At this stage I am leaning towards SWIG, for community service value (others can come along after and make C# wrappers for instance), its availability of documentation, and even if the IDL is quirky, others are familiar with it.

Distributed Version Control Systems and visibility of development

My opinion on the 'best' DVCS is not relevant. What I am concerned about is that if GNOME does not pick one, and/or provide some sort of hosting or method to track other peoples development branches then the visible activity level, and subsequently health of the whole project will suffer.

The premise here is that centralized version control systems make it easy to follow what developers are working one, and the activity level of development, via the svn-commits mailing list for example.

I can only offer anecdotal evidence here, but I think that the visibility a projects development is just as important as the actual rate of development being done.

  • If developers cannot see what other people are hacking on, then there is the potential for duplication of work, or conflicting implementations.

  • If users do not see people actually doing work, then there is a tendency to assume the project is 'abandoned' or dead. The only thing worst than a 'dead' project is being proclaimed as such when one is not.

I consider the plethora of ways one can follow what developers are doing part of the problem, not part of the solution.

Who has time to follow planet, IRC, github,, freedesktop git, bzr, mailing lists, twitter, $COMPANY gitweb, $PERSONAL gitweb, $DISTRO viewvc and$USER_HOME_DIR  to see what people are working on.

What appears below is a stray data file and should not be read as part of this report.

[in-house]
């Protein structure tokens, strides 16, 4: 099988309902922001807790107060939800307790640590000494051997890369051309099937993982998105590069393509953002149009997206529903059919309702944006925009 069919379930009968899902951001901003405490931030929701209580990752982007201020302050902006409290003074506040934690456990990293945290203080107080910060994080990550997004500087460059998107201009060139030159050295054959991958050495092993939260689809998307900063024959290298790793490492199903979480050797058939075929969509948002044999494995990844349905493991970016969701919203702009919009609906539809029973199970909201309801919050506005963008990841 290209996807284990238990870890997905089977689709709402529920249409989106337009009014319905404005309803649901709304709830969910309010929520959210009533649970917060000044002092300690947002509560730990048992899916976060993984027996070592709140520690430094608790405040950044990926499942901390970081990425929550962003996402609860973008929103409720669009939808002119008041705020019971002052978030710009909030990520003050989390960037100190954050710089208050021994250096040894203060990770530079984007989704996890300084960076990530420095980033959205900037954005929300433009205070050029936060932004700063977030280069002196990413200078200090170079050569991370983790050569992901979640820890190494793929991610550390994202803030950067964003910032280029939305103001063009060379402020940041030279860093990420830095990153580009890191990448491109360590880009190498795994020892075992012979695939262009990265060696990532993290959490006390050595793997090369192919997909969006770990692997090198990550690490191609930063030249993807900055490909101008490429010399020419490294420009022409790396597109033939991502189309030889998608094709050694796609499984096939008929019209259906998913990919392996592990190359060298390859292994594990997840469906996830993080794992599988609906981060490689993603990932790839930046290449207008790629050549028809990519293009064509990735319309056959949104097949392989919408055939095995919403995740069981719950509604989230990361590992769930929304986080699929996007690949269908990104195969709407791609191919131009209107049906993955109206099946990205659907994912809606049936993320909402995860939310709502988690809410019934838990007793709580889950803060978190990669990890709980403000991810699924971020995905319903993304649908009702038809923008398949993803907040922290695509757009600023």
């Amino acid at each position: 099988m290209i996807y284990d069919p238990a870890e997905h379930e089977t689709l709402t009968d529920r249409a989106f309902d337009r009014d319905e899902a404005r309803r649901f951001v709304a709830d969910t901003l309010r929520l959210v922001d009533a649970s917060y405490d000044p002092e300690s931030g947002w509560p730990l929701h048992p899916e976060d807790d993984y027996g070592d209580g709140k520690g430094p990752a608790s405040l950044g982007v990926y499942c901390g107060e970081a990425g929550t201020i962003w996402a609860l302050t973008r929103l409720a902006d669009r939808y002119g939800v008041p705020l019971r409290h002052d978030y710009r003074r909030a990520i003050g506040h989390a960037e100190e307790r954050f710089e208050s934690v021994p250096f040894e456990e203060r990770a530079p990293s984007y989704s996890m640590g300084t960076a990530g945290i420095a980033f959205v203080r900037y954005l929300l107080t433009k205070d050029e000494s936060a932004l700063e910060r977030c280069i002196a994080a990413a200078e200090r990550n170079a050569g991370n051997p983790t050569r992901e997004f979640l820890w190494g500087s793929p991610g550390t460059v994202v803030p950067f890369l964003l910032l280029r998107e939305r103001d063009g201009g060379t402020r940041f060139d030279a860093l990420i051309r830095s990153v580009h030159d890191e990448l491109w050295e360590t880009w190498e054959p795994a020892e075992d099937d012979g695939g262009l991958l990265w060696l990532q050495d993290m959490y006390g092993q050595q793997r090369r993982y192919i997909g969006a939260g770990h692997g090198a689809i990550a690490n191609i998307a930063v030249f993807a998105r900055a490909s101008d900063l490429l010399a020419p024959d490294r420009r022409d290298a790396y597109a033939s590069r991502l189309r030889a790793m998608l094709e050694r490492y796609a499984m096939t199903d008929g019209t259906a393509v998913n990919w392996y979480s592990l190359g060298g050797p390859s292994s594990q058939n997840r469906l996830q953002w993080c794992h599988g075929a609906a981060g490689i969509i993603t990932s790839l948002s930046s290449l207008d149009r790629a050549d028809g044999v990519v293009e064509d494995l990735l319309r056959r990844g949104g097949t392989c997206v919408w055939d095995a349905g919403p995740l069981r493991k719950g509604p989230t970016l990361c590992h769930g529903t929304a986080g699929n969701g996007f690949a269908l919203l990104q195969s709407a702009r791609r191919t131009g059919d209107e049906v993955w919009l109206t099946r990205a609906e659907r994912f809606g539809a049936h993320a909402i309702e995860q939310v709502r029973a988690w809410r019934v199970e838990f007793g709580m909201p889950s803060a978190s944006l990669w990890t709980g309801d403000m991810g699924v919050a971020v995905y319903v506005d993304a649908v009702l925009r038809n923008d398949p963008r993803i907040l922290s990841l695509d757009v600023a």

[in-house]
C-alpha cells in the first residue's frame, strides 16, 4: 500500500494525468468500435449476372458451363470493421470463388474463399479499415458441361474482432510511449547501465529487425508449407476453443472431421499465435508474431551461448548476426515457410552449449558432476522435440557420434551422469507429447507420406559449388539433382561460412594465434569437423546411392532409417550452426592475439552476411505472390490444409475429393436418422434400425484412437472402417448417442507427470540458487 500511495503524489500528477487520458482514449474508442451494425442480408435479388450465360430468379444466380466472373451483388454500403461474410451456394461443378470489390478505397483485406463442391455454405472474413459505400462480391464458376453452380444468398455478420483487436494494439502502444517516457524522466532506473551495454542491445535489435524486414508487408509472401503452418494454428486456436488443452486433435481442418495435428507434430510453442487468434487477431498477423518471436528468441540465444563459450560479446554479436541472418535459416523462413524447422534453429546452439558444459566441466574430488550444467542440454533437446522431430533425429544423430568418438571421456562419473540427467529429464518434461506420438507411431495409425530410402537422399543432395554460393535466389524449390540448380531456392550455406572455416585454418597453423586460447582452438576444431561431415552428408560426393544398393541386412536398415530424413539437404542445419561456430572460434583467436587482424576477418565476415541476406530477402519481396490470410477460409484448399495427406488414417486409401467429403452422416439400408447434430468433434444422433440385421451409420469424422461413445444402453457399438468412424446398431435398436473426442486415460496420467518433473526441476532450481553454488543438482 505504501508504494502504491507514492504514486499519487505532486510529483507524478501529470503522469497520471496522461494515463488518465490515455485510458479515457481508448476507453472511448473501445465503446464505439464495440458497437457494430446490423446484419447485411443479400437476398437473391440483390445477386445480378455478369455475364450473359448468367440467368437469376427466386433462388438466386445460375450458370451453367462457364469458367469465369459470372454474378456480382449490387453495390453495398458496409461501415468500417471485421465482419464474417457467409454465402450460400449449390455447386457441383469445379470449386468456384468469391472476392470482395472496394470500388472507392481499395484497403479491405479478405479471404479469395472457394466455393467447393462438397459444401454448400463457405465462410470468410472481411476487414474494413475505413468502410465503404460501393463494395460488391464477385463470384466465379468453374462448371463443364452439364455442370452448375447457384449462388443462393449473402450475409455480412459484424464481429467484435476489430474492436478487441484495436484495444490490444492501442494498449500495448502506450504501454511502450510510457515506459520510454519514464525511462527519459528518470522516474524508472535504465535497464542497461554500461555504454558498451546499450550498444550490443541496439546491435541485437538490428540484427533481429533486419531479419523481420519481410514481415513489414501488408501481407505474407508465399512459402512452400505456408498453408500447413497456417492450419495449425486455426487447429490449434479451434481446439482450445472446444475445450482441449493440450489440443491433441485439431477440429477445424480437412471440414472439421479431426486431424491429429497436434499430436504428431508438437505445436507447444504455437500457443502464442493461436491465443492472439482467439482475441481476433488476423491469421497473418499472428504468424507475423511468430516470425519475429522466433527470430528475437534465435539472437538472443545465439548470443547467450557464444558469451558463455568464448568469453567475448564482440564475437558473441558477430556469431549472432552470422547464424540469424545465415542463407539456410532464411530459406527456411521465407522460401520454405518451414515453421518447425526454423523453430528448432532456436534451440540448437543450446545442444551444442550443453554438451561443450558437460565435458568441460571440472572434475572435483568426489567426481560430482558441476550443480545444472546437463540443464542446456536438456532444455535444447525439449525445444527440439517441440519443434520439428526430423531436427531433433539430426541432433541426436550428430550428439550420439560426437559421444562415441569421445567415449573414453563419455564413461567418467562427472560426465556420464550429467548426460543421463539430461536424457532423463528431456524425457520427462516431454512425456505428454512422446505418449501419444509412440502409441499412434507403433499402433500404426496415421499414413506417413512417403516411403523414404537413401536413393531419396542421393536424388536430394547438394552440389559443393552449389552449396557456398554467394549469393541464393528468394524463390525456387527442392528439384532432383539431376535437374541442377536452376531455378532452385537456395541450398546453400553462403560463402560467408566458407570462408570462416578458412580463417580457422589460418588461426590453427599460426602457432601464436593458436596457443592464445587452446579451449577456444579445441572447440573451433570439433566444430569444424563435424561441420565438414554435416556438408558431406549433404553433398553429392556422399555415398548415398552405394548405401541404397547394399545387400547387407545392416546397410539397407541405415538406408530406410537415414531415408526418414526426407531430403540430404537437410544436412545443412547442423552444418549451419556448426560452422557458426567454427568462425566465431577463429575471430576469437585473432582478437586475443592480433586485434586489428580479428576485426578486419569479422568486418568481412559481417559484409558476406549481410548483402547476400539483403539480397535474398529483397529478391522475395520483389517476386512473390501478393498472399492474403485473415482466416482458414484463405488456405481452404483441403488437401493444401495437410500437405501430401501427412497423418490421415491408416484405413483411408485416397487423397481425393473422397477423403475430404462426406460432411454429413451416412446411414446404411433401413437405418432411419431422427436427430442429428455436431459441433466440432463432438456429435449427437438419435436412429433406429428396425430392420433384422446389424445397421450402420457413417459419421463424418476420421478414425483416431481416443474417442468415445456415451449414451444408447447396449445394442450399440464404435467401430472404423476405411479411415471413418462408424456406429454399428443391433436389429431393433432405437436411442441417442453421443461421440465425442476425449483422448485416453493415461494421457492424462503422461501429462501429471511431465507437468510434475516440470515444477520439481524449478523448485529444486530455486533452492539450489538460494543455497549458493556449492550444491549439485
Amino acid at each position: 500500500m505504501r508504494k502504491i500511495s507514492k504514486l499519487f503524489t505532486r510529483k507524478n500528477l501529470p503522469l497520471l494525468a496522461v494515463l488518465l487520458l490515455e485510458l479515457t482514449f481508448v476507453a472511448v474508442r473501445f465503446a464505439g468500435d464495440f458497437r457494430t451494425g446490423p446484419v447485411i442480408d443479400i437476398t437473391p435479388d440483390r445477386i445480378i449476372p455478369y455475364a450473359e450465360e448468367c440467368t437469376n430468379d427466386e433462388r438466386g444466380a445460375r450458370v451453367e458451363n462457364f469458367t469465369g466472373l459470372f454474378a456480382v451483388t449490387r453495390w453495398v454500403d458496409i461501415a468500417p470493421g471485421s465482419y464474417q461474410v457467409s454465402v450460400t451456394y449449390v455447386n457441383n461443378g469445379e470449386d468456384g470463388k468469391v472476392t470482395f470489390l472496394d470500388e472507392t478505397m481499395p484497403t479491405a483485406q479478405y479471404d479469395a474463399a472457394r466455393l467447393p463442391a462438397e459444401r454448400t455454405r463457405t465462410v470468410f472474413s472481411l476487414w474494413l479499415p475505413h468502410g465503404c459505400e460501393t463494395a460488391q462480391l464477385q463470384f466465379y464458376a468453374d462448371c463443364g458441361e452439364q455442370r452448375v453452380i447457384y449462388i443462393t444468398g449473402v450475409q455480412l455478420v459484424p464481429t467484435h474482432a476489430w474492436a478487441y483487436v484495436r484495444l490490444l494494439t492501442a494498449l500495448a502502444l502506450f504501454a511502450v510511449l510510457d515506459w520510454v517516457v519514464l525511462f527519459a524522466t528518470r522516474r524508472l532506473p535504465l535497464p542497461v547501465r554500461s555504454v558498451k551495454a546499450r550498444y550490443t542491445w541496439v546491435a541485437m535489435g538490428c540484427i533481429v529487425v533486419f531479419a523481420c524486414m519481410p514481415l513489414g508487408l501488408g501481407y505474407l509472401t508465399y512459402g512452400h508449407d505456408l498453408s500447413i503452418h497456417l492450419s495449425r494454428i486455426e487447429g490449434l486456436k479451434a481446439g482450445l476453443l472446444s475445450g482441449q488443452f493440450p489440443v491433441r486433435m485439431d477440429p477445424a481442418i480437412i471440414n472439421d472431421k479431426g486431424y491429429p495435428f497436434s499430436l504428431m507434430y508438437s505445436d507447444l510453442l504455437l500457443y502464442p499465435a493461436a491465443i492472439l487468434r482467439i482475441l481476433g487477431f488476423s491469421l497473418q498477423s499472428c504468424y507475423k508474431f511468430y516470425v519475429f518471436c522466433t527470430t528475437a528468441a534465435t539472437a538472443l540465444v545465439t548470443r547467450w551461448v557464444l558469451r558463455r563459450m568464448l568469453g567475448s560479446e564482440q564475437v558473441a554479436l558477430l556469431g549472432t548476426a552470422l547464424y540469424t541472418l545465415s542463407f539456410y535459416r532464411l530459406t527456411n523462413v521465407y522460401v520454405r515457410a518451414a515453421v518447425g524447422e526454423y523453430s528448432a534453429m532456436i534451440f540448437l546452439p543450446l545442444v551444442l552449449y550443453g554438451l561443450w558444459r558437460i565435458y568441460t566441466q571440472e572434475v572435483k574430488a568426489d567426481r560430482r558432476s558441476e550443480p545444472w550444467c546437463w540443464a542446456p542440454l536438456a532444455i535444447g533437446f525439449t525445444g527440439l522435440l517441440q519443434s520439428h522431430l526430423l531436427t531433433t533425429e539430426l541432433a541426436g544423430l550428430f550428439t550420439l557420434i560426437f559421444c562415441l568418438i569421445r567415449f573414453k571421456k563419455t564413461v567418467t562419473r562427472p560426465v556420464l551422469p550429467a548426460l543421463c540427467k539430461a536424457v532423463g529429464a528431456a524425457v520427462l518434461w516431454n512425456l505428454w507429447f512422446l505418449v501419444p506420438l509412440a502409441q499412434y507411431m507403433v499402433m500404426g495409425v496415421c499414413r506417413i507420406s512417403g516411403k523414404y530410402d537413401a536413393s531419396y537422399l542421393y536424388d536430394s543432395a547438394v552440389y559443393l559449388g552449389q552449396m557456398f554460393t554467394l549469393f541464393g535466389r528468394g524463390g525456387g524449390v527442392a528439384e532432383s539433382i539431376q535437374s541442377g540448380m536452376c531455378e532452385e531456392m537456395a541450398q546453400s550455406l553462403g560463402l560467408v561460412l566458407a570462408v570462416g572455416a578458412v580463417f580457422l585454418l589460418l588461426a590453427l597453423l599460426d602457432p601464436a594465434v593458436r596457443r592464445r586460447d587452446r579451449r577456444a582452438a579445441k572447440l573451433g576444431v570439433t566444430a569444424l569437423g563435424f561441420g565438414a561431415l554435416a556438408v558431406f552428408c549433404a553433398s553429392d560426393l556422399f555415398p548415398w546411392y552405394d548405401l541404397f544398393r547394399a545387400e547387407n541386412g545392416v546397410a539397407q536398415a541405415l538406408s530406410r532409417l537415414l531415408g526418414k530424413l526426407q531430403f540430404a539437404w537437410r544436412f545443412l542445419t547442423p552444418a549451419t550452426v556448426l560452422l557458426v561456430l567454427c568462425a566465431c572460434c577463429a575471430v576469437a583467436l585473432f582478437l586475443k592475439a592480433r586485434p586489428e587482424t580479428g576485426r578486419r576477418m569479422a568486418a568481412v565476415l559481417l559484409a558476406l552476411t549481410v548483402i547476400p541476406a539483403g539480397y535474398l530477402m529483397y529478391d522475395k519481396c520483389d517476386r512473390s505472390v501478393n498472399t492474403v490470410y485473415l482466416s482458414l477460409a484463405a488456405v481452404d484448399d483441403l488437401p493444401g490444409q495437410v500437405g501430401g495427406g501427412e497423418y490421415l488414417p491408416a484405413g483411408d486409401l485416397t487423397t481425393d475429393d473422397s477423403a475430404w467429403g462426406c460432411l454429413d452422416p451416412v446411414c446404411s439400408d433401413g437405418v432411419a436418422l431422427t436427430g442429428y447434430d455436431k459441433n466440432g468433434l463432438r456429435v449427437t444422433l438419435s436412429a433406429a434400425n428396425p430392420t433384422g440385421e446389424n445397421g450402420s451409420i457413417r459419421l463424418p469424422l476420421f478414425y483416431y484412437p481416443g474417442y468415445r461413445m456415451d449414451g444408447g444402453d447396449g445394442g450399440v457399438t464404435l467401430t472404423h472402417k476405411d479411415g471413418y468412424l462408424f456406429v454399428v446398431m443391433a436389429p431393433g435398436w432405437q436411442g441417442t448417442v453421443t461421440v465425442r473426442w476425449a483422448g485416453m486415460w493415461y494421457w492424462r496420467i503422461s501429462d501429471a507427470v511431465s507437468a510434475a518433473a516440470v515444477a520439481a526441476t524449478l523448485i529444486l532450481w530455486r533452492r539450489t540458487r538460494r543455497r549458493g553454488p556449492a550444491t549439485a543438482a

This post is not meant to be Reductio ad absurdum, its just a slight generalization of why I read, etc, etc.

  • Part of the reason is to see what other hackers are up to.

  • Part is academic, to learn techniques and design from some of the great hackers on here.

  • Part is flagrant procrastination.

  • The small remaining part is the keep the voice in my head thats says "you should be using KDE, it appears to be more actively developed" at bay.

Conclusions, if any;

  • seems to have excellent visibility of active development, even if it doesn't have as many developers as other distributions.

  • freedesktop (via and seems to have excellent visibility of development (many people put git branches in their home directories, which are subsequently picked up by gitweb).

  • I am not advocating activity over productivity (obviously we are all free to use the tools which allow us to be the most productive, not just appear the most active). I just think that public FOSS development is an interesting space, in many ways the developers of the products are the marketers of it.

  • GNOME used to have the balance of visibility about right, but I think we are losing that with all this dilution.

Change scares me. That is all.

Jan 16, 2008

Back To Reality

Conduit 0.3.5: Enough Excuses

I am a terrible project maintainer. It has been a full 3 months since the last Conduit release, and I have run out of excuses. First I got distracted by online desktop shenanigans, then by Opensync and Ubuntu things. I got caught up in moving Conduit to GNOME SVN. Then I got distracted by JHBuild on windows. Finally I lost my nerve and went on holiday, not touching a computer for 3 weeks. Enough is enough!

The good news however is that there is no doubt in my mind that this is the best Conduit release ever. I'm using Conduit on a daily basis for a variety of tasks, and its looking really solid. Yes there are still some bugs, but thats life. So, no screenshots this time, just a list of shiny new features. Over the next few weeks I will be doing a series of "look what you can do with conduit" type posts, as this is probably the best way to demonstrate to folks what they can accomplish with a generic sync+conversion framework, with a focus on integration with the desktop environment and great support of online services!